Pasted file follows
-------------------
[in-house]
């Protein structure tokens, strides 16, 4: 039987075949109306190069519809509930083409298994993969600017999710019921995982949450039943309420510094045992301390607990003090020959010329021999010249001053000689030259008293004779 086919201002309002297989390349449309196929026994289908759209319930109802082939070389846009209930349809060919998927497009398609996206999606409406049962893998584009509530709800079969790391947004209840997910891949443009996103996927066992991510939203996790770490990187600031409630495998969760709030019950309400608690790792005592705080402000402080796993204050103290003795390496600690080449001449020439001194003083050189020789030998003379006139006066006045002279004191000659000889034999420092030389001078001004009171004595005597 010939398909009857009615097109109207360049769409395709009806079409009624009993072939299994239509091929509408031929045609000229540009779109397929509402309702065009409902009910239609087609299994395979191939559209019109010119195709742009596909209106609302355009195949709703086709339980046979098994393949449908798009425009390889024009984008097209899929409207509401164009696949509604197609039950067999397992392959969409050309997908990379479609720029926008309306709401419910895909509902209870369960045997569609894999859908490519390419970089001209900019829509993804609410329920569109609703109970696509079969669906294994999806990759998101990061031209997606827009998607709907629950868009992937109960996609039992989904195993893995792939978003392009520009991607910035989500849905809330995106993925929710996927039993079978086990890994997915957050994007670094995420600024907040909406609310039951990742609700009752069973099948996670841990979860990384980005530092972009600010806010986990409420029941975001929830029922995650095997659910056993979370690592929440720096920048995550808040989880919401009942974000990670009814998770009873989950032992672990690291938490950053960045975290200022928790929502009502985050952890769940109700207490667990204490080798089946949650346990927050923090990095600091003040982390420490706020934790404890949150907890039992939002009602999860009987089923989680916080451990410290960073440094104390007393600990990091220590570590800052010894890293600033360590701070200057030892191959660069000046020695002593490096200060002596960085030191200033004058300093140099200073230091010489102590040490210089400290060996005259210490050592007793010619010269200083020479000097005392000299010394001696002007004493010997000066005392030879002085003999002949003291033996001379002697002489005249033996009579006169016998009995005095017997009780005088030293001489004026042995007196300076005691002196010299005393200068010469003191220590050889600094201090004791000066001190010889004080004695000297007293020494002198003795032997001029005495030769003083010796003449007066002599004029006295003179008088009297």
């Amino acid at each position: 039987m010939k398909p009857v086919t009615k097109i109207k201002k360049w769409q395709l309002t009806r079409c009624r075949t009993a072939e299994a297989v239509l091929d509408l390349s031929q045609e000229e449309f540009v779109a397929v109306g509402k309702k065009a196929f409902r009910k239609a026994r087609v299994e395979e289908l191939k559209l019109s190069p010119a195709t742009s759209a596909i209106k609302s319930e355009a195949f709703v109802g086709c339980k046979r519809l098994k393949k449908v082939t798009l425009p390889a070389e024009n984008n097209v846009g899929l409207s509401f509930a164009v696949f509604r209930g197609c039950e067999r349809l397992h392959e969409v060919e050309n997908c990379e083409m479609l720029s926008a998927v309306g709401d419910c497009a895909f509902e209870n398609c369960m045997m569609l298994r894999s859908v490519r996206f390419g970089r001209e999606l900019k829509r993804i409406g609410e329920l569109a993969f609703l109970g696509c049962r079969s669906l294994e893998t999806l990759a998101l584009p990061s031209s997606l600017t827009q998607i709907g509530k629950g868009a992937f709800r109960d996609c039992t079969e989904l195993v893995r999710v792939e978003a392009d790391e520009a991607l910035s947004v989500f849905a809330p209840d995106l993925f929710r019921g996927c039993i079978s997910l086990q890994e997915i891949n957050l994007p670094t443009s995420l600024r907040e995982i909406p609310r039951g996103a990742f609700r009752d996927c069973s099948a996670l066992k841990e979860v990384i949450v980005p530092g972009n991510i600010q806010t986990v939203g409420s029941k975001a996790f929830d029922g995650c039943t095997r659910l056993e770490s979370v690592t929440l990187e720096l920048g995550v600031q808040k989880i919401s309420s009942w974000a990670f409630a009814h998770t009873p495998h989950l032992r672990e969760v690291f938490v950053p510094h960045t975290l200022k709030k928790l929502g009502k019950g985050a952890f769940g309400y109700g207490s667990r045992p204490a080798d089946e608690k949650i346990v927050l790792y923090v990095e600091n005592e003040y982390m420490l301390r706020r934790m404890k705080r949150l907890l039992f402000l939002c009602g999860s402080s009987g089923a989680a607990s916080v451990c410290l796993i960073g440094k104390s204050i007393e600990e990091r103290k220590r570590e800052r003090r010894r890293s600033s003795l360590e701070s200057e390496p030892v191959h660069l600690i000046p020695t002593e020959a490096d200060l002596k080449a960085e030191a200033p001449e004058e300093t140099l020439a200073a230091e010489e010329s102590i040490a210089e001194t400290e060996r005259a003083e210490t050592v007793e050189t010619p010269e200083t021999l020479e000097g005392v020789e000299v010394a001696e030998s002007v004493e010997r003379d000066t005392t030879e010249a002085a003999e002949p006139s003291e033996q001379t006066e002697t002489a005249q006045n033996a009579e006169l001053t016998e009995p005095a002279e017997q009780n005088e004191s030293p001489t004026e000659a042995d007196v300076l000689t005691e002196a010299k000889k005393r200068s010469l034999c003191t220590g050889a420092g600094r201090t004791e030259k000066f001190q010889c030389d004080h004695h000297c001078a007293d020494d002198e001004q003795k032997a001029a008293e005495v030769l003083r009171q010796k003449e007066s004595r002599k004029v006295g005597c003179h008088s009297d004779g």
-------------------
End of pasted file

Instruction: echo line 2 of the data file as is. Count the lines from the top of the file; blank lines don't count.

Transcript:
């Protein structure tokens, strides 16, 4: 039987075949109306190069519809509930083409298994993969600017999710019921995982949450039943309420510094045992301390607990003090020959010329021999010249001053000689030259008293004779 086919201002309002297989390349449309196929026994289908759209319930109802082939070389846009209930349809060919998927497009398609996206999606409406049962893998584009509530709800079969790391947004209840997910891949443009996103996927066992991510939203996790770490990187600031409630495998969760709030019950309400608690790792005592705080402000402080796993204050103290003795390496600690080449001449020439001194003083050189020789030998003379006139006066006045002279004191000659000889034999420092030389001078001004009171004595005597 010939398909009857009615097109109207360049769409395709009806079409009624009993072939299994239509091929509408031929045609000229540009779109397929509402309702065009409902009910239609087609299994395979191939559209019109010119195709742009596909209106609302355009195949709703086709339980046979098994393949449908798009425009390889024009984008097209899929409207509401164009696949509604197609039950067999397992392959969409050309997908990379479609720029926008309306709401419910895909509902209870369960045997569609894999859908490519390419970089001209900019829509993804609410329920569109609703109970696509079969669906294994999806990759998101990061031209997606827009998607709907629950868009992937109960996609039992989904195993893995792939978003392009520009991607910035989500849905809330995106993925929710996927039993079978086990890994997915957050994007670094995420600024907040909406609310039951990742609700009752069973099948996670841990979860990384980005530092972009600010806010986990409420029941975001929830029922995650095997659910056993979370690592929440720096920048995550808040989880919401009942974000990670009814998770009873989950032992672990690291938490950053960045975290200022928790929502009502985050952890769940109700207490667990204490080798089946949650346990927050923090990095600091003040982390420490706020934790404890949150907890039992939002009602999860009987089923989680916080451990410290960073440094104390007393600990990091220590570590800052010894890293600033360590701070200057030892191959660069000046020695002593490096200060002596960085030191200033004058300093140099200073230091010489102590040490210089400290060996005259210490050592007793010619010269200083020479000097005392000299010394001696002007004493010997000066005392030879002085003999002949003291033996001379002697002489005249033996009579006169016998009995005095017997009780005088030293001489004026042995007196300076005691002196010299005393200068010469003191220590050889600094201090004791000066001190010889004080004695000297007293020494002198003795032997001029005495030769003083010796003449007066002599004029006295003179008088009297």